- Say Hanke does not consider local patterns
- SL’s inflation calculation methods match many Central Banks, says Dr. Roshan Perera
- Rehana Thowfeek says figures based on Purchasing Power Parity
- Hanke’s methods ‘a little strange’, claims Chayu Damsinghe
By Imesh Ranasinghe
There is no need to panic over Steve Hanke’s report on inflation rates, which placed Sri Lanka’s inflation as second-highest in the world behind only Zimbabwe, as the food basket and consumption patterns used are internationally representative measures, instead of considering local patterns, economists advised the Sri Lankan public.
Speaking to The Morning Business, former Central Banker Dr. Roshan Perera, said that there is not much of a correlation between the inflation rates presented by Hanke and the official inflation rates published by the relevant countries.
“Sri Lanka has been doing the current inflation calculation since the 1950s, so we are familiar with it and we know the methodology; so I would go by Sri Lanka’s calculation,” she added.
Moreover, she said that the calculation used by Sri Lanka is followed by most of the central banks in the world. Also, she noted that inflation has been rising in Sri Lanka since November 2021 when it hit double digits (from 7.8 % in October 2021 to 11.1% in November).
Thus, Dr. Perera said: “We don’t have to be alarmed looking at Steve Hanke’s inflation.”
Speaking to us, Advocata Institute Economics Researcher Rehana Thowfeek said Hanke’s inflation calculation is based on Purchasing Power Parity (PPP), which uses an internationally representative food basket and exchange rate differences, while the inflation calculation by the Department of Census and Statistics (DCS) uses a locally allocated basket based on previous consumption patterns and data on household income and expenditure.
The inflation dashboard computed by Steve Hanke, a Professor of Applied Economics at Johns Hopkins University in the US, showed that Sri Lanka’s year-on-year (YoY) inflation stood at 132% as of March 2022.
The recently released data shows that Sri Lanka has the world’s second-highest inflation. Zimbabwe is at the highest position, with its inflation reaching 256%, while the third and fourth places are occupied by Lebanon and Turkey, respectively, with annual inflation figures at 130% and 97%.
Meanwhile, headline inflation, as measured by the YoY change in the Colombo Consumer Price Index (CCPI, 2013 = 100) increased to 29.8% in April 2022 from 18.7% in March 2022, according to the Central Bank of Sri Lanka (CBSL).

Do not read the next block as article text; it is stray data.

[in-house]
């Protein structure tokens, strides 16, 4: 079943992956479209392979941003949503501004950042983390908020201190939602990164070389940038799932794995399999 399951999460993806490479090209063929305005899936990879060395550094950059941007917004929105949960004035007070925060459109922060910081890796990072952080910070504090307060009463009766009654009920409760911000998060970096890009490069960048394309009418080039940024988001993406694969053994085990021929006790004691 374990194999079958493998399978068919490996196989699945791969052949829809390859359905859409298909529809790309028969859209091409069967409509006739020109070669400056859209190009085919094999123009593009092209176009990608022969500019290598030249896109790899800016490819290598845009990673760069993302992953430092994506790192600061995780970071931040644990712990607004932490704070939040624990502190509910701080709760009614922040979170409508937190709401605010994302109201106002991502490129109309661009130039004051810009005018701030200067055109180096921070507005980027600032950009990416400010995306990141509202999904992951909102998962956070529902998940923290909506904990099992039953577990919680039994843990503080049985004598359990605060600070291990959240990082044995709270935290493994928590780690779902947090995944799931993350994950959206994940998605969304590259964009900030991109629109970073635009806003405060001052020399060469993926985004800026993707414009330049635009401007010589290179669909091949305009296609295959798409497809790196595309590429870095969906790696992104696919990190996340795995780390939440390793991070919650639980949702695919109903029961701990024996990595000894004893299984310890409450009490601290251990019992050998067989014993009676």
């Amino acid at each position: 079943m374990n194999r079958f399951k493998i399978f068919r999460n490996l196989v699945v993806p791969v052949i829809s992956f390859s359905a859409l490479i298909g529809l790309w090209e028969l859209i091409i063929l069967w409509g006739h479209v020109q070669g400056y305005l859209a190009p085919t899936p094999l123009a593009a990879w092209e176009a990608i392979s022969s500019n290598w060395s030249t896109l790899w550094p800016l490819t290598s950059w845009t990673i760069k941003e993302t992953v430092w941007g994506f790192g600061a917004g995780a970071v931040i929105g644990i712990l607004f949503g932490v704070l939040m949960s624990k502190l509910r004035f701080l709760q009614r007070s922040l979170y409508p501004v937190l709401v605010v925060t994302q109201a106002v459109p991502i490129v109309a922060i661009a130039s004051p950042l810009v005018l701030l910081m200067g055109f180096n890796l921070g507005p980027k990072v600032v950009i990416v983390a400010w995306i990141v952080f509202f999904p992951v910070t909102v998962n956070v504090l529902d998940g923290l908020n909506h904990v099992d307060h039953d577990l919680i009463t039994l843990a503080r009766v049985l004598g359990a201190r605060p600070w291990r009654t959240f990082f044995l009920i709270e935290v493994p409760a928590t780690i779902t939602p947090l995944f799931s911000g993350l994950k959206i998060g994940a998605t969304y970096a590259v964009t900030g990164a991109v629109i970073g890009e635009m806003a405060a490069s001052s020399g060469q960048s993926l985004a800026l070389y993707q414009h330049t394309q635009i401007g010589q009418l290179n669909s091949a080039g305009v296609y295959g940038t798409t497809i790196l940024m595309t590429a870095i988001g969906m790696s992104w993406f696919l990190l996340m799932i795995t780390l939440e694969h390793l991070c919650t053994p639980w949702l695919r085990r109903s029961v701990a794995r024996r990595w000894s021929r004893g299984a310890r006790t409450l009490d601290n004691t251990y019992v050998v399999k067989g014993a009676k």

The CCPI and the National Consumer Price Index (NCPI) are used by the DCS to track the different consumption goods and patterns seen in Colombo and outside Colombo to determine the monthly inflation.
The CCPI has about 392 items in the basket, while the NCPI has about 407 items, and based on consumption patterns they have allocated a share for each item in the basket.
“They (DCS) track those items every week, collect the prices from the supermarkets of those items, and see how the prices have changed,” Thowfeek said.
But in Hanke’s calculation, “it’s not really the price at the point of sale, but even the exchange rate comes into play”, she added.
So she noted that since the depreciation of the Sri Lankan rupee after the free float of the dollar, the inflation statistics by Hanke have been “way over the roof” when compared to local statistics.
Further, she added that almost all national statistical bodies in the world follow a standard method where they come up with a basket of goods based on their own local consumption to calculate inflation.
“When using an internationally representative basket, the consumption patterns are so different from country to country,” she said.
For example, she pointed out that in the US, the consumption of rice is totally different to that of Sri Lanka.
“So it is very difficult to come up with a basket of goods that is related to the entire world,” Thowfeek said.
She said that according to her, the calculation used by Sri Lanka is the best depiction of national inflation when compared to Hanke’s calculations, as there is a huge disparity in the types of goods used in the two baskets.
Frontier Research Product Head of Macroeconomic and Thematic Research Chayu Damsinghe said that calling Hanke’s calculation “inflation” is a little strange, as it assumes everything in Sri Lanka works on a dollarised basis.
He said the reason why Hanke’s numbers are very high compared to Sri Lanka’s official numbers is that Hanke considers the year-on-year rupee depreciation in the unofficial or black markets and adds inflation in the US for the calculation.
As this black market depreciation rate is added and the calculation considers things in dollar terms, what matters is not Sri Lankan inflation but inflation in the US.
“It is really not relevant to Sri Lanka, but it matters if you are a foreign investor who has invested in Sri Lanka to see how much the value of your investment has changed over time,” Damsinghe said. He noted that the Hanke inflation calculation matters to someone who primarily deals with dollars, rather than someone who deals with rupees.